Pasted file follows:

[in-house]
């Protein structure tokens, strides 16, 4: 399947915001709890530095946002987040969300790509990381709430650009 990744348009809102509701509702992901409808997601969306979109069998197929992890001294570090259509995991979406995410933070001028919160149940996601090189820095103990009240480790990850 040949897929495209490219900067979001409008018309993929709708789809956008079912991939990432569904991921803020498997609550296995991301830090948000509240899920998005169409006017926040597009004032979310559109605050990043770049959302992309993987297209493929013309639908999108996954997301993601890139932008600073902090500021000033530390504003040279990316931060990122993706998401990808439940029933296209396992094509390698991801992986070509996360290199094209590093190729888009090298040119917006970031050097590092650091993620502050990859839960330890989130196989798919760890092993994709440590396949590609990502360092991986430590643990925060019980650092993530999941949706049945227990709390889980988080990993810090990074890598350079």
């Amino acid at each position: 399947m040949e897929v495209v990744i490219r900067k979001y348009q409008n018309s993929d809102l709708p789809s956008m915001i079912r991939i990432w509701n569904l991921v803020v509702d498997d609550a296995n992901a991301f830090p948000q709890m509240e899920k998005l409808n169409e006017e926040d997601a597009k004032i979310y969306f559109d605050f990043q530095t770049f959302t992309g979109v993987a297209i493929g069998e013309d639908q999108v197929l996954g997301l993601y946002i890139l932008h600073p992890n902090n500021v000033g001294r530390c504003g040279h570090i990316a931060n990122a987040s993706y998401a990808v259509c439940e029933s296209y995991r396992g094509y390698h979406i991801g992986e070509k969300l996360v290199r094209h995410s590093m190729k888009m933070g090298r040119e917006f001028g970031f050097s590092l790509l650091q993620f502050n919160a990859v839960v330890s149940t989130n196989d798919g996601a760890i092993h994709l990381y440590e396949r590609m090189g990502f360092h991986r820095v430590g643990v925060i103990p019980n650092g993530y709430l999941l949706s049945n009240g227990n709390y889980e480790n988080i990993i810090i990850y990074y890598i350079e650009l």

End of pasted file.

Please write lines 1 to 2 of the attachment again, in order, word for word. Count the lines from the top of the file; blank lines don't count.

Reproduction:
[in-house]
């Protein structure tokens, strides 16, 4: 399947915001709890530095946002987040969300790509990381709430650009 990744348009809102509701509702992901409808997601969306979109069998197929992890001294570090259509995991979406995410933070001028919160149940996601090189820095103990009240480790990850 040949897929495209490219900067979001409008018309993929709708789809956008079912991939990432569904991921803020498997609550296995991301830090948000509240899920998005169409006017926040597009004032979310559109605050990043770049959302992309993987297209493929013309639908999108996954997301993601890139932008600073902090500021000033530390504003040279990316931060990122993706998401990808439940029933296209396992094509390698991801992986070509996360290199094209590093190729888009090298040119917006970031050097590092650091993620502050990859839960330890989130196989798919760890092993994709440590396949590609990502360092991986430590643990925060019980650092993530999941949706049945227990709390889980988080990993810090990074890598350079």